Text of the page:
Aug 27, 2012 rated it liked it  ·  review of another edition
Shelves: china, history
It is a bit difficult to begin my review with 'I thought ...' for this aptly recently-released non-fiction published in 2012. Instead, I would think this highly informative book on historical, cultural and political China, one of the large countries in Asia in terms of its size and population, written by one of the great American diplomats in the 20th century should be a must for those interested in this amazingly magnificent country in the Pacific Rim; its history itself has dated back since so ...more
Feb 27, 2012 rated it liked it
First of all, I should probably say that I didn't finish the last hundred pages or so of this book. To be honest, I got bored. I loved that this book started out with a healthy dose of Chinese history, but I wasn't too keen on Kissinger's analysis of...well, anything. Don't get me wrong, I love the Analects as much as the next girl, but Kissinger's attempts to explain modern China using the game of "wei qi" and a handful of Confucuis' teachings did not have me convinced that Kissinger was doing ...more
Mike Orszag
Jun 04, 2011 rated it it was ok
There are brilliant sections of this book. There is an interpretative history of modern China. There is insight into some of the key personalities. There is history of the relationship between the US and China which Kissinger personally developed and played a key role in over a long period of time.

What is strange though is that for someone who was always very cautious in his views, this is a strangely opinionated book without original opinions.
There is a very clear point of view and it almost re
Mike Michaels
Dec 12, 2015 rated it did not like it
Shelves: unethical
Excited to expand my understanding of Chinese history, and America’s current diplomatic relationship with China, I bought a beautiful hardback first edition of On China by Henry Kissinger. Given that Kissinger has decades of diplomatic experience with China I assumed that he would be a great primary source to learn from.

He turned out to be a primary source: a grossly biased primary source. He writes about Mao with a reverence which made me nauseous. The little I knew about China included Mao Zed
May 21, 2016 rated it it was amazing
A brilliant analytical outlook on the political strategies incorporated by China throughout it's long history. Henry Kissinger may be the greatest American political statesmen to have a firm grasp on Chinese history, sensitivities, political insights, and firm position it wants to claim in the world. While not everybody respects Kissinger himself, it should be recognized that he has a keen political mind and insight that must be fully considered. I challenge students, whatever their political le ...more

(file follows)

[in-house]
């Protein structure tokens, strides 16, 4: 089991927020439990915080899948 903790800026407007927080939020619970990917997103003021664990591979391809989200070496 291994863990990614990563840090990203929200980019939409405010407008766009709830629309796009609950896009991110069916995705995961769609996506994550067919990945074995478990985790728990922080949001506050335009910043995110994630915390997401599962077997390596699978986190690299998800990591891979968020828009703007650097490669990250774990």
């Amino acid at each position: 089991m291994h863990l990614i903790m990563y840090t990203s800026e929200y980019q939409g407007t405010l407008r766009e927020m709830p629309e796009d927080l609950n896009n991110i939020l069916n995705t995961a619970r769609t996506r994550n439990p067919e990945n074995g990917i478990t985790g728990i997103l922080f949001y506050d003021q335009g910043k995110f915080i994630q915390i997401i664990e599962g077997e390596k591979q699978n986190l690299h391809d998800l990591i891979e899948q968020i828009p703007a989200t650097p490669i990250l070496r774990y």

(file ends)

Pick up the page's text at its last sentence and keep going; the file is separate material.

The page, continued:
Darcy French
Aug 02, 2019 rated it really liked it
So in the end, I think this was a very insightful book, particularly as I have a (shamefully) limited knoweldge about Chinese political culture and doctrine. I think Kissinger finds a nuanced line between an honest appraisel of Chinese foreign policy and a narrative of US-Sino relations and his role in them. It is obviously a book about China written by an American, but that is not a weakness, as it enables Kissinger to articulate to a Western audience what China is like in ways that are perhaps ...more
Sep 19, 2017 rated it it was amazing
It is redundant to applaud Kissinger's apt writing and acute observations, but what excited me the most is his reading on Chinese leaders: his descriptions of Mao, both Zhou's, Deng and Jiang are entertaining and enlightening, and he somehow makes it all click when he puts China's domestic and foreign challenges in conjunction with leaders' personalities. This is a must-read on Sino-Western diplomacy foremost, but it will leave you with a much more complex understanding of the country and its le ...more
Jun 18, 2018 rated it really liked it
Shelves: educational
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Chad Manske
Jan 02, 2018 rated it really liked it
Kissinger’s mastery of China’s history and its road to 1st world status, including exceptional analysis and first-hand knowledge, is expertly captured in this must-read volume for anyone aspiring to understand Chinese politics. Kissinger takes us through the rise and fall, and current rise, of China on the world stage, helping the western world to better understand why it has pursued the path it seeks.
GLinh Tran
Jul 09, 2018 rated it it was amazing
I read a translation version into Vietnamese, but not the original one. As a person who has always been interested in China in general, I found this book interesting and informative enough since it explained a lot about the diplomat period, the history and the culture. Honestly I will read this book for the 2nd time since I found the information is incredibly overwhelming and that you need a solid knowledge foundation before reading this one.
Jun 26, 2019 rated it really liked it
Henry Kissinger's On China benefits from his half century of experience in international diplomacy, much of that time spent engaged with China and its multiple generations of leaders. It is a fascinating ring-side view of history in the making, as well as of the art of diplomacy as practiced at the highest levels. However, the presentation is partial -- first, it is primarily an exposition of China's foreign relations, with domestic developments covered only to the extent they impinge on interna ...more
Jun 12, 2017 rated it really liked it
This is a surprisingly approachable look at China's relationship with the United States and other western countries. Kissinger provides a necessarily brief history of China in an effort to help the reader better understand the differences between Chinese and U.S. thinking on various issues. I learned a great deal, and I was impressed by his ability to keep the book interesting for me. The verbal portraits he provides of the men with whom he negotiated during the '70s are fascinating indeed.